decks that all slot into three colors where matchup knowledge and card
choice are the most likely factors in deciding a game.

Previous versions of Owen Turtenwald would’ve been bragging to all his
friends about how skill-intensive the format looks and how all that’s left
to do now is figure out how to spend the prize money…

Okay, obviously I’m still doing that today.

My point with the dual lands is they drastically improve all decks. I’ve
seen so many Foul
Orchards lately, it makes me want to throw up. That card is horrible and
the cost of a full-stop tap land is at an all-time high in aggressive
decks. I think Winding Constrictor will be even better
now because 4 Blooming Marsh 4 Woodland Cemetery 4 Aether Hub 6 Swamp 6
Forest is
actually a totally respectable manabase. It’s polite, it’s right, it’s just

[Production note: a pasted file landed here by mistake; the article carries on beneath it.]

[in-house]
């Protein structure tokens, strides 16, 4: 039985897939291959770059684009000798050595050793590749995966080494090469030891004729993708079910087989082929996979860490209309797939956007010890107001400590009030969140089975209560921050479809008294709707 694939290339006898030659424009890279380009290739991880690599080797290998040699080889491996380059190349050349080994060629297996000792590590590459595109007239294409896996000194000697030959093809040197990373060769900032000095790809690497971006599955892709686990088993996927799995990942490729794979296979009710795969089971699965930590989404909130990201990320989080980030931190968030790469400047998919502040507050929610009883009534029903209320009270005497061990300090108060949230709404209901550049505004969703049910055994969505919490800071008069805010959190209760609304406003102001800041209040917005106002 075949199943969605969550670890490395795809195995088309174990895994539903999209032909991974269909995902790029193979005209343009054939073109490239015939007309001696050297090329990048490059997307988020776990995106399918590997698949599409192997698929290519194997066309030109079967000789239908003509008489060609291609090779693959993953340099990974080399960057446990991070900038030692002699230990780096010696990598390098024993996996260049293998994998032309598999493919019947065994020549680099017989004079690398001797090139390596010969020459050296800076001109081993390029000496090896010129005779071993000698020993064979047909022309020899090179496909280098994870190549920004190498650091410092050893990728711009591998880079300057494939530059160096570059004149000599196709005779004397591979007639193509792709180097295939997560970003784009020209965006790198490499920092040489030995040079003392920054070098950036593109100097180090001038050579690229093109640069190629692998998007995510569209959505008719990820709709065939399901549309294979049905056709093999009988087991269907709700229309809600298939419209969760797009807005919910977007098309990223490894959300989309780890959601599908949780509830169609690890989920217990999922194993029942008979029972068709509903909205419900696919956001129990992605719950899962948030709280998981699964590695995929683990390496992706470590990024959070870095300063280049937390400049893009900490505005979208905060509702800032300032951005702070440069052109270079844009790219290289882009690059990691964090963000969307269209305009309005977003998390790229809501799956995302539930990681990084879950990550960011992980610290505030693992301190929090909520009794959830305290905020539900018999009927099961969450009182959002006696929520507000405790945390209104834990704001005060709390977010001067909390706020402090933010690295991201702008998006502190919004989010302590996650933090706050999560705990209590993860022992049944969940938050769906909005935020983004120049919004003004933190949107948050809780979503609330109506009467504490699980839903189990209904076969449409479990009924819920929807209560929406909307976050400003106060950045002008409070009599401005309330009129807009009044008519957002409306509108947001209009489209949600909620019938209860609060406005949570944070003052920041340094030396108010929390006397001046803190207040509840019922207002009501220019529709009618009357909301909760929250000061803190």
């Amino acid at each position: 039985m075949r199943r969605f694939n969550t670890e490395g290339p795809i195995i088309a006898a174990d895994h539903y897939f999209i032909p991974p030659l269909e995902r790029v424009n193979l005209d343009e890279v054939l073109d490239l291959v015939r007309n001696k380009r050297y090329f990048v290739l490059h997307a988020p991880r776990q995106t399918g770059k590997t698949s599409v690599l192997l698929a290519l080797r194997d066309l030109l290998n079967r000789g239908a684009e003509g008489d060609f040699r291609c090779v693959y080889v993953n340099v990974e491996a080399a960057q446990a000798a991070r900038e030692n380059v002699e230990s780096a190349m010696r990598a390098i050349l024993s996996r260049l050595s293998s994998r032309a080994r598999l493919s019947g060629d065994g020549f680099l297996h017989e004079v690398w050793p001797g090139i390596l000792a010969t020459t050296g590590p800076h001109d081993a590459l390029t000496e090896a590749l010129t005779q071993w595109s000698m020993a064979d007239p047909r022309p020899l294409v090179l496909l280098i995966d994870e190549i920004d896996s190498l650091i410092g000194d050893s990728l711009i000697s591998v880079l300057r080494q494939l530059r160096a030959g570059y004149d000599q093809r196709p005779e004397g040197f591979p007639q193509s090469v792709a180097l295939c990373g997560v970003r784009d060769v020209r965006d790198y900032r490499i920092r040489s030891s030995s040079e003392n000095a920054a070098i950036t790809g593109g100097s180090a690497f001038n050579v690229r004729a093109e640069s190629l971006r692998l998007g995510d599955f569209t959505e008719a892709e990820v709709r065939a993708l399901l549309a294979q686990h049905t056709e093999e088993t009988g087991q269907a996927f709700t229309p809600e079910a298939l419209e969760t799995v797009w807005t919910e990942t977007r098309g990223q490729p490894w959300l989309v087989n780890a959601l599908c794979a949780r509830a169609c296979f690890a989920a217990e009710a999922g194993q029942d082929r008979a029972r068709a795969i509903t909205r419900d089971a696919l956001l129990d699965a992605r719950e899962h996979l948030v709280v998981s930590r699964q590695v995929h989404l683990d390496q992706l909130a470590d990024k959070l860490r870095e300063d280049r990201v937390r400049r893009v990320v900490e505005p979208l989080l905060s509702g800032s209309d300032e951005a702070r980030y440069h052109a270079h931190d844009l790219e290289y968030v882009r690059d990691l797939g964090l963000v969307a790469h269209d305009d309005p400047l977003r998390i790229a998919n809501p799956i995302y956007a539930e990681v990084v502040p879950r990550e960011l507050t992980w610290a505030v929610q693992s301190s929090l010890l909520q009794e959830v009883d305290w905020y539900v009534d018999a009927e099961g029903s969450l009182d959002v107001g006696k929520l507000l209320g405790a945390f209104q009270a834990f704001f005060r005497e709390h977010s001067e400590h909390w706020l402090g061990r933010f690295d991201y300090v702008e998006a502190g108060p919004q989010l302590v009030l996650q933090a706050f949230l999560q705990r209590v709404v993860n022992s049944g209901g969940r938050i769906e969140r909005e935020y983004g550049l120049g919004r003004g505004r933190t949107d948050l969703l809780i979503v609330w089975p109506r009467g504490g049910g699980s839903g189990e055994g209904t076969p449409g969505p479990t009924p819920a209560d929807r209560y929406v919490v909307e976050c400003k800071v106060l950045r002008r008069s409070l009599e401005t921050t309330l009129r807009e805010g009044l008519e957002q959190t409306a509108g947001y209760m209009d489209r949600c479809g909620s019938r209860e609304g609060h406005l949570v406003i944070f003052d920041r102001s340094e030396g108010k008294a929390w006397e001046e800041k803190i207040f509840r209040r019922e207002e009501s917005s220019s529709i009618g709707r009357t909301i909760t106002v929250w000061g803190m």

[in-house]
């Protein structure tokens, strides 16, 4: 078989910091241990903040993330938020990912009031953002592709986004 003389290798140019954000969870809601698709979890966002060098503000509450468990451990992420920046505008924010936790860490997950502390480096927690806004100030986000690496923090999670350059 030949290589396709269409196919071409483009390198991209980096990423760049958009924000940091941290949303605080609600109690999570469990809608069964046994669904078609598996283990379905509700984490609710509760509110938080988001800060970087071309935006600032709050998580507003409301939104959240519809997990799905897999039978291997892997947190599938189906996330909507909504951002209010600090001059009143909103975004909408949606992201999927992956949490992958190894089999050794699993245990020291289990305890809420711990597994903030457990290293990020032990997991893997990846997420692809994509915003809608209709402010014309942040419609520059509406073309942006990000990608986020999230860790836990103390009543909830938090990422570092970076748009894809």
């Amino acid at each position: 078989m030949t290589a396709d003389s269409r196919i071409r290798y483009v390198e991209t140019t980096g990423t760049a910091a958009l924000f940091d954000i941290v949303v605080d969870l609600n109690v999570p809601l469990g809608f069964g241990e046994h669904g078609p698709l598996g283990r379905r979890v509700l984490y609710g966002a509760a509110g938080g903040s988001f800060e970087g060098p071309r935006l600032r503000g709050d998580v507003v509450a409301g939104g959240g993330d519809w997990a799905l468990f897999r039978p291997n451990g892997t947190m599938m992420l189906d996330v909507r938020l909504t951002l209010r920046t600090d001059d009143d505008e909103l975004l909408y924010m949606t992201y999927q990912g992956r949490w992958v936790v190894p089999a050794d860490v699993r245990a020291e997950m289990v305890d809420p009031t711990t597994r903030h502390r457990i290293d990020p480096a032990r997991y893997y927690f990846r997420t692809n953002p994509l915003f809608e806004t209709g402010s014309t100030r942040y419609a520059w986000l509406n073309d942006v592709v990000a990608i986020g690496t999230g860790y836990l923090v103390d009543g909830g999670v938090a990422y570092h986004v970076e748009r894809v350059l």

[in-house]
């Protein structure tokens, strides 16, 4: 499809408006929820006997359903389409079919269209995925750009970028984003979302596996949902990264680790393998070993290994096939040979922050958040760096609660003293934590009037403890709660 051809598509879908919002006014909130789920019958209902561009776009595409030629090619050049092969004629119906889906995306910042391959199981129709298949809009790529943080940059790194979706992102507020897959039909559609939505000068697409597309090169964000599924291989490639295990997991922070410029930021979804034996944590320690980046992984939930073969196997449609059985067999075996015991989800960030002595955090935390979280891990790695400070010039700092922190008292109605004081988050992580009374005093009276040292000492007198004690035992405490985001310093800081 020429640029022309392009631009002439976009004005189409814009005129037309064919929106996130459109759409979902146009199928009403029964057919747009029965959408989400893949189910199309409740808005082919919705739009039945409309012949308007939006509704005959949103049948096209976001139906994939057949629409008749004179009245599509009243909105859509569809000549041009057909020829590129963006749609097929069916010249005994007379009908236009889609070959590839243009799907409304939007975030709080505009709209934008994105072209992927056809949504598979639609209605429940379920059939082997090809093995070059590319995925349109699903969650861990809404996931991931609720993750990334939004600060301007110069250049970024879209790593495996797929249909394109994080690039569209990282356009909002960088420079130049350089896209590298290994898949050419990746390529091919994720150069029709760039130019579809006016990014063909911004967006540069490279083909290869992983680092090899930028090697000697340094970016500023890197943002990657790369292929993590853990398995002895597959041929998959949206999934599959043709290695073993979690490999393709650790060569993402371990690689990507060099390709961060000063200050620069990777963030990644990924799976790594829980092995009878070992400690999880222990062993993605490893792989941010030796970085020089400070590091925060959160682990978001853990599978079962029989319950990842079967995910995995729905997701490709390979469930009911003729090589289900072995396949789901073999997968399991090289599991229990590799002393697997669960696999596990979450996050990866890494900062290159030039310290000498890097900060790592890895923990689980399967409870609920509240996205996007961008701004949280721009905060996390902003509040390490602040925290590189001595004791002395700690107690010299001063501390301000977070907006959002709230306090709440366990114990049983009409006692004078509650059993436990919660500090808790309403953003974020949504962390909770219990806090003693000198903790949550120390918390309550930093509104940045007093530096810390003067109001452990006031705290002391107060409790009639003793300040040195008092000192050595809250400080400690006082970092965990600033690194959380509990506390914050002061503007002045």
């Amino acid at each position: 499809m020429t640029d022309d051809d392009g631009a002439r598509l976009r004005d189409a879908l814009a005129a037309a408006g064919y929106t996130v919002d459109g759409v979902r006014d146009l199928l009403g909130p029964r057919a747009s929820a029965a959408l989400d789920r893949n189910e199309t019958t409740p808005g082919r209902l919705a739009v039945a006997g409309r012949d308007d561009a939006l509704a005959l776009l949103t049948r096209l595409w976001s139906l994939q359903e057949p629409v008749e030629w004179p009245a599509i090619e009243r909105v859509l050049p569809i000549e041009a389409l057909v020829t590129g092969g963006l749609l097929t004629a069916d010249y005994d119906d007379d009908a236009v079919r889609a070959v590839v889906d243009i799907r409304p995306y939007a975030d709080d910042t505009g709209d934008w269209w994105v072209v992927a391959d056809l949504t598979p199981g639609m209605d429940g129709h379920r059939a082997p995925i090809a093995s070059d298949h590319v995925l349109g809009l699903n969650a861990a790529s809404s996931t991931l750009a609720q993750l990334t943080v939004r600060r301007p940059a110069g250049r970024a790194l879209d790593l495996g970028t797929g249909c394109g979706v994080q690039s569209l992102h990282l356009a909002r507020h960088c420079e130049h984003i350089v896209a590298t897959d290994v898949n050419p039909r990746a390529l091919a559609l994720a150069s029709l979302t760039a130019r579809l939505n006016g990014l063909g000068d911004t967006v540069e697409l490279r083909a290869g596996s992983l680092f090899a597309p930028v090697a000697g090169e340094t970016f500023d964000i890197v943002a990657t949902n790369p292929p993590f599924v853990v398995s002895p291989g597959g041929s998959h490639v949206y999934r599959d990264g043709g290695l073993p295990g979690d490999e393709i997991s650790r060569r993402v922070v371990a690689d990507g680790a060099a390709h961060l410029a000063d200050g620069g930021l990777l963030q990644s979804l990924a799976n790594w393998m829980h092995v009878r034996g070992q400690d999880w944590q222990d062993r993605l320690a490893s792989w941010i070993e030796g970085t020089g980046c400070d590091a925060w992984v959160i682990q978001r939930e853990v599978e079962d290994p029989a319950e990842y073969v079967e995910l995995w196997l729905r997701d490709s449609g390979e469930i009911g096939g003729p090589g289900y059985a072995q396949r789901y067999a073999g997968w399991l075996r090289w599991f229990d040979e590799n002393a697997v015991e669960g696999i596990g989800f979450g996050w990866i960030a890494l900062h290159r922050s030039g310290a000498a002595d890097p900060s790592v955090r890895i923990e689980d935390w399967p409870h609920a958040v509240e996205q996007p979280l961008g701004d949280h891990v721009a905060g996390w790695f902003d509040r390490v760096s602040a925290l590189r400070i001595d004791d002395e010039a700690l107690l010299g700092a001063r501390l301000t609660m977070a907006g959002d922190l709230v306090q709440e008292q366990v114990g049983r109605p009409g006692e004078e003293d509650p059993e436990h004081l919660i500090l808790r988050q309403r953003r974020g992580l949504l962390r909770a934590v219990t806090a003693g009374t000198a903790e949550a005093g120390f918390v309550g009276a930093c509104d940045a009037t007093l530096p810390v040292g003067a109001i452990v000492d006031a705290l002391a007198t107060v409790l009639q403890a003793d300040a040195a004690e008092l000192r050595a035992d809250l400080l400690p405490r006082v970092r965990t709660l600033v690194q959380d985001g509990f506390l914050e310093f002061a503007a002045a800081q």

I’m not saying Foul Orchard is unplayable because I myself have made top 8
of a Grand Prix with four Forsaken Sanctuary in my deck…

3 Westvale Abbey

4 Caves of Koilos

2 Battlefield Forge

4 Forsaken Sanctuary

4 Shambling Vent

7 Swamp

2 Plains

What I’m saying is there’s a time and a place for everything, and in slow
control decks with

sweepers that allow you to produce card advantage and make up for lost time
with for time lost

from lands that enter the battlefield tapped lands, it’s more reasonable to
play cards like this. My deck had four copies of both Languish and Gideon,
Ally of Zendikar in it, so it’s understandable why I would want as much
black and white mana as I could get my hands on. I actually beat my boss
playing deep in day two in top 8 contention in the mirror match!